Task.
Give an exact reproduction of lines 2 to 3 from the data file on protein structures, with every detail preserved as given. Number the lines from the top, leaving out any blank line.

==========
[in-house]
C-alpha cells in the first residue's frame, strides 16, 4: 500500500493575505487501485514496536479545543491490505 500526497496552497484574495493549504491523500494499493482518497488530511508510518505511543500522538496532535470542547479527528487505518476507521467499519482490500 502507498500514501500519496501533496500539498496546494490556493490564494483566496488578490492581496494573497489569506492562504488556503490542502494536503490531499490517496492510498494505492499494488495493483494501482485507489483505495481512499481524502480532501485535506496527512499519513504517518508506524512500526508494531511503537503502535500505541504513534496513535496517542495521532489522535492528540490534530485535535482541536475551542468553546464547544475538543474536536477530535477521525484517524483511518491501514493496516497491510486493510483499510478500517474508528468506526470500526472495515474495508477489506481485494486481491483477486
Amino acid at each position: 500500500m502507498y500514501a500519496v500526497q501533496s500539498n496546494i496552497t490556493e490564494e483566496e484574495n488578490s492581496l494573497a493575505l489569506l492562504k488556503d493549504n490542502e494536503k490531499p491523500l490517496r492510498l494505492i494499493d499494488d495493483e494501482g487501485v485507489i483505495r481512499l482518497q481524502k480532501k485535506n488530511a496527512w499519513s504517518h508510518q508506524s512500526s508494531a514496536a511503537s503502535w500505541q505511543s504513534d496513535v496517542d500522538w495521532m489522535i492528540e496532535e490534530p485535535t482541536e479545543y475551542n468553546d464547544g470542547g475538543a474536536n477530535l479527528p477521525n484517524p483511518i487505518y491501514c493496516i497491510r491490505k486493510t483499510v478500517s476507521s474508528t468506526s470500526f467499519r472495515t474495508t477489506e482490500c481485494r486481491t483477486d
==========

C-alpha cells in the first residue's frame, strides 16, 4: 500500500493575505487501485514496536479545543491490505 500526497496552497484574495493549504491523500494499493482518497488530511508510518505511543500522538496532535470542547479527528487505518476507521467499519482490500 502507498500514501500519496501533496500539498496546494490556493490564494483566496488578490492581496494573497489569506492562504488556503490542502494536503490531499490517496492510498494505492499494488495493483494501482485507489483505495481512499481524502480532501485535506496527512499519513504517518508506524512500526508494531511503537503502535500505541504513534496513535496517542495521532489522535492528540490534530485535535482541536475551542468553546464547544475538543474536536477530535477521525484517524483511518491501514493496516497491510486493510483499510478500517474508528468506526470500526472495515474495508477489506481485494486481491483477486
Amino acid at each position: 500500500m502507498y500514501a500519496v500526497q501533496s500539498n496546494i496552497t490556493e490564494e483566496e484574495n488578490s492581496l494573497a493575505l489569506l492562504k488556503d493549504n490542502e494536503k490531499p491523500l490517496r492510498l494505492i494499493d499494488d495493483e494501482g487501485v485507489i483505495r481512499l482518497q481524502k480532501k485535506n488530511a496527512w499519513s504517518h508510518q508506524s512500526s508494531a514496536a511503537s503502535w500505541q505511543s504513534d496513535v496517542d500522538w495521532m489522535i492528540e496532535e490534530p485535535t482541536e479545543y475551542n468553546d464547544g470542547g475538543a474536536n477530535l479527528p477521525n484517524p483511518i487505518y491501514c493496516i497491510r491490505k486493510t483499510v478500517s476507521s474508528t468506526s470500526f467499519r472495515t474495508t477489506e482490500c481485494r486481491t483477486d